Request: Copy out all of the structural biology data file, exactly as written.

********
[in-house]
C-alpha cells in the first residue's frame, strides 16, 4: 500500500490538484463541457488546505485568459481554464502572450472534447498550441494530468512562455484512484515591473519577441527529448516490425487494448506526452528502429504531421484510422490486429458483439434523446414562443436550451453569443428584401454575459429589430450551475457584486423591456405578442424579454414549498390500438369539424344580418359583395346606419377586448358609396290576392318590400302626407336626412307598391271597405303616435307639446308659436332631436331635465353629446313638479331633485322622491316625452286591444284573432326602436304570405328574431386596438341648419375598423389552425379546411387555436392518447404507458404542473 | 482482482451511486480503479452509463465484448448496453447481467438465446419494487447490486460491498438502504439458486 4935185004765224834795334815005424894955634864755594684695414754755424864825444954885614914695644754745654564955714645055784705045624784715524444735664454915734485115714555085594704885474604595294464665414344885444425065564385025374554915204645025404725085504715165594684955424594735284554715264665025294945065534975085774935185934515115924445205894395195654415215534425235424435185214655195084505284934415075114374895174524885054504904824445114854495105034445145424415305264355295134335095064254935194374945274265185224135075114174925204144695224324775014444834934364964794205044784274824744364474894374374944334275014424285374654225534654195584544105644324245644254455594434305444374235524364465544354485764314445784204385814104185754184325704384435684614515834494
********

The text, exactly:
[in-house]
C-alpha cells in the first residue's frame, strides 16, 4: 500500500490538484463541457488546505485568459481554464502572450472534447498550441494530468512562455484512484515591473519577441527529448516490425487494448506526452528502429504531421484510422490486429458483439434523446414562443436550451453569443428584401454575459429589430450551475457584486423591456405578442424579454414549498390500438369539424344580418359583395346606419377586448358609396290576392318590400302626407336626412307598391271597405303616435307639446308659436332631436331635465353629446313638479331633485322622491316625452286591444284573432326602436304570405328574431386596438341648419375598423389552425379546411387555436392518447404507458404542473 | 482482482451511486480503479452509463465484448448496453447481467438465446419494487447490486460491498438502504439458486 4935185004765224834795334815005424894955634864755594684695414754755424864825444954885614914695644754745654564955714645055784705045624784715524444735664454915734485115714555085594704885474604595294464665414344885444425065564385025374554915204645025404725085504715165594684955424594735284554715264665025294945065534975085774935185934515115924445205894395195654415215534425235424435185214655195084505284934415075114374895174524885054504904824445114854495105034445145424415305264355295134335095064254935194374945274265185224135075114174925204144695224324775014444834934364964794205044784274824744364474894374374944334275014424285374654225534654195584544105644324245644254455594434305444374235524364465544354485764314445784204385814104185754184325704384435684614515834494